Professor's advice to principals: Be a pal, but firm with students


An old classroom device for remembering the different spellings of principle and principal goes, "Our principal is our pal."

According to Joseph Procaccini, professor of education at Loyola College, that old memory device has come to sum up the current principal-student relationship.

"To be a good principal these days, you have to be close to the kids. You can't have the principal way over here on one side and the kids way over there on the other side. You can't be effective if you don't have the kids with you," says Procaccini.

The director of Loyola's Center for Family, Work and Education in Columbia, Procaccini recently completed a report on the personal beliefs and values of public elementary, middle and high school principals in Baltimore, and Anne Arundel, Baltimore, Carroll, Harford and Howard counties.

Many of today's principals, he found, were children of the 1960s. They listened to loud music way back when. They may have experimented with drugs and casual sex. They are less likely, then, to condemn the children of the 1990s for their own youthful indiscretions.

Procaccini, 49, has been studying the methods and values of school principals for nearly 20 years. He says principals were among the most conservative groups in American society until the past several years, as more of those '60s children began heading schools.

"What we see in the report is an evolution away from conservative thinking to more liberal thinking," explains Procaccini.

He randomly selected 280 names from the approximately 500 principals in the target area. Of those 280, 115 responded to the written survey, almost all of them anonymously.

The report includes the findings that:

* 92 percent of the surveyed principals believe in the existence of a God.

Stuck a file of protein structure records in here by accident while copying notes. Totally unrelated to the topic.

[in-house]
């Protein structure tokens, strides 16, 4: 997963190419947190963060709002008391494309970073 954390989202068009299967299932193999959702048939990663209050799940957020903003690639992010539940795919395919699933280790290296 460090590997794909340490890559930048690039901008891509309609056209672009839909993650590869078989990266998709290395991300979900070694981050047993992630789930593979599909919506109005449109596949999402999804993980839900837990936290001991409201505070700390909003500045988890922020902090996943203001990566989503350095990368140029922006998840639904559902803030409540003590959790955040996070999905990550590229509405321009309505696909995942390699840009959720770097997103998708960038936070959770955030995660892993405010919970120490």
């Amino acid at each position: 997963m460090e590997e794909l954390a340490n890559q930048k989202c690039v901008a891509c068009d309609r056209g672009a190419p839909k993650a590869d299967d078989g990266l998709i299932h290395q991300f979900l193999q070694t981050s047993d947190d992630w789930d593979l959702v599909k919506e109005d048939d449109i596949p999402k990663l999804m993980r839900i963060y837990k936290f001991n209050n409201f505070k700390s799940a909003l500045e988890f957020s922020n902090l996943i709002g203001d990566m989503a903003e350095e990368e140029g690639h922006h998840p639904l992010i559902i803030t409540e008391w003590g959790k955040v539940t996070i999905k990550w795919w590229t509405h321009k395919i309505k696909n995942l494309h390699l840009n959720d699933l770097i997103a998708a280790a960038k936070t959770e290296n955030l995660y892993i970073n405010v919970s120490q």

* 87 percent favor stricter gun-control laws.

* 67 percent believe euthanasia is justified for certain illnesses.

* 44 percent believe homosexuality is an acceptable lifestyle.

* 45 percent favor the decriminalization of marijuana.

* 62 percent believe that abortion is not morally wrong.

In contrast, says Procaccini, principals of the past never would have been so accepting of euthanasia, homosexuality, marijuana decriminalization and abortion.

But, he warns, the ability to identify with the values of students is not necessarily a positive thing.

Sometimes, being the students' pal is a "survival mechanism that certain principals use to keep from being shut off from the kids," he says. "It's the idea that if you can't beat 'em, join 'em. You see a lot of parents do the same thing. Those principals are chickening out because they don't want to fight 1,200 students. They need to ask themselves, 'Am I going along with these kids because they're enlightening me or because I'd rather roll over than fight?' "

Many principals, nonetheless, benefit from the insights of their young charges, particularly on such issues as the environment and health, Procaccini adds.

The public education departments in Baltimore and the five surrounding counties have instituted programs in which positive core" values -- such as honesty, compassion, courtesy and integrity -- are highlighted when they occur during classroom instruction or extracurricular activities. For example, an English teacher might stop to mention an instance of compassion in "The Adventures of Huckleberry Finn."

However, the public schools' curricula does not include separate courses in "values."

Procaccini points out that principals have played a relatively minor role in the formation of the values programs, news that may come as a relief to conservative-minded parents sent into a tizzy by the professor's report. The programs were created by boards consisting of parents, teachers, principals and other school officials, with the principals having about 20 percent of the final say.

"Those programs are pretty much puffery," Procaccini says. "It's nice that people are talking about values, but it's the principals who have to make it work by setting a good example. They have to be the ones who greet the students at the door in the morning. They have to show that they care, that they're decent people, because it's impossible to fool the kids. If you're faking it, the kids will see right through you."

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